Wednesday, May 23, 2018

When you outgrow a lover: Letting go of people who don't appreciate you

Sometimes you meet someone.

And that person takes you absolutely by surprise.

He is not your type, but he makes you want to change whatever your type is from here on out.

He is beautiful, talented, smart, well-spoken, accomplished, sexy, silly, a joy to talk to...

You could go on all day (and sometimes you do.)

But as you start to get to know him better, while you find yourself growing more and more attached, more and more transfixed by all the little things that make up his essence,

you also start to see the cracks.

The ways the two of you are so different, you don't know how you could bridge the gap.

What's worse is when you realize that even though he might want to talk to you for four hours,

he doesn't want to drive an hour to see you because he's back with his friends.

He says he hopes you two cross paths again,

but you know deep down he's not going to make an effort to make that happen.

He doesn't call when he's in your hometown, and you certainly aren't going to call him and look like a stalker and seem desperate,

but after you wipe the tears off your pillow, you still imagine the day you'll sit down for coffee and catch up with him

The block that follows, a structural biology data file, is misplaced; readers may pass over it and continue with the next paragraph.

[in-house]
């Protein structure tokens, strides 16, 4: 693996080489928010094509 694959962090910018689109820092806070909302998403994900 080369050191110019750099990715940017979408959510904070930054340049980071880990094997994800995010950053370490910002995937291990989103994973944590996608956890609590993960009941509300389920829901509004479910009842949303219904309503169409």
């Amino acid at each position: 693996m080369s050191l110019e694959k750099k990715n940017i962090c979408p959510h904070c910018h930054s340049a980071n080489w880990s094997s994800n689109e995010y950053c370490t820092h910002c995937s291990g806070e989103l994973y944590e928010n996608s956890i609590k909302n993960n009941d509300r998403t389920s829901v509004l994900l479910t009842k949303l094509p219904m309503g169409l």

be reminded of the sound of his voice

the smell of his cologne

the feel of his chest against yours when he goes in for a hug to say hello

the way his eyes glimmer with mischief when he smiles.

You almost hate that other people have been soaking in all those small miracles you live for when they don't care half as much as you.

---

I'm all for unrequited love. I will stick up for anyone who loves someone who doesn't return those feelings. I think we're wrong as a society to save the label of "true love" only for those in a two-way relationship as we recognize it. I think we're wrong to belittle and berate those who fall for people who don't happen to fall as well. I think it's beautiful and selfless to love someone when you know you won't get anything out of it.

I do it all the fucking time.

I have come to realize though that the problem lies here:

Let's go back to that relationship above.

As your heart becomes more and more attached to this man, you admire him more and more. You start to take more interest in the things he likes. This seems harmless as you start learning new things and noticing things at the art gallery you wouldn't have before.

But something niggles in the back of your mind. You know he doesn't do the same. He doesn't attempt to like what you do. In fact, he even makes fun of it or just ignores it. He only likes and actively supports the parts of you that align with his interests. And you're more than those parts. You're a multi-faceted renaissance woman, dammit.

---

It's taken some time (a year), and it'll take a lot more time, I'm sure, but I'm starting to realize: maybe I'm outgrowing this man. I love him, there will always be a piece of me that loves him. If he asked me out tomorrow, I would say yes, but I am tired of always being the one to check in.